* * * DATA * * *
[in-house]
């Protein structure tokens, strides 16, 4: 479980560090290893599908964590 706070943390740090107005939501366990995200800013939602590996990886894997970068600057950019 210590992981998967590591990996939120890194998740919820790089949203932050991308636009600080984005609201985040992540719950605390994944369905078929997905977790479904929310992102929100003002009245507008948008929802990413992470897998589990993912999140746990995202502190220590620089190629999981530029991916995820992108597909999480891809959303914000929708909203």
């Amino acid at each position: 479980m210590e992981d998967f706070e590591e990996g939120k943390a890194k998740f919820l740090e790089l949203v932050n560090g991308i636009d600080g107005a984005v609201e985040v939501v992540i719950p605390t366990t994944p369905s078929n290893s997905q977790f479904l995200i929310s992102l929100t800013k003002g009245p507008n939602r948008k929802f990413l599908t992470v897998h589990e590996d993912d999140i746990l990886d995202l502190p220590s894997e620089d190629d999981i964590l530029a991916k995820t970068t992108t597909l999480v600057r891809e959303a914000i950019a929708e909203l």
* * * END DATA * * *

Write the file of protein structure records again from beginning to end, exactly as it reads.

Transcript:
[in-house]
């Protein structure tokens, strides 16, 4: 479980560090290893599908964590 706070943390740090107005939501366990995200800013939602590996990886894997970068600057950019 210590992981998967590591990996939120890194998740919820790089949203932050991308636009600080984005609201985040992540719950605390994944369905078929997905977790479904929310992102929100003002009245507008948008929802990413992470897998589990993912999140746990995202502190220590620089190629999981530029991916995820992108597909999480891809959303914000929708909203």
């Amino acid at each position: 479980m210590e992981d998967f706070e590591e990996g939120k943390a890194k998740f919820l740090e790089l949203v932050n560090g991308i636009d600080g107005a984005v609201e985040v939501v992540i719950p605390t366990t994944p369905s078929n290893s997905q977790f479904l995200i929310s992102l929100t800013k003002g009245p507008n939602r948008k929802f990413l599908t992470v897998h589990e590996d993912d999140i746990l990886d995202l502190p220590s894997e620089d190629d999981i964590l530029a991916k995820t970068t992108t597909l999480v600057r891809e959303a914000i950019a929708e909203l």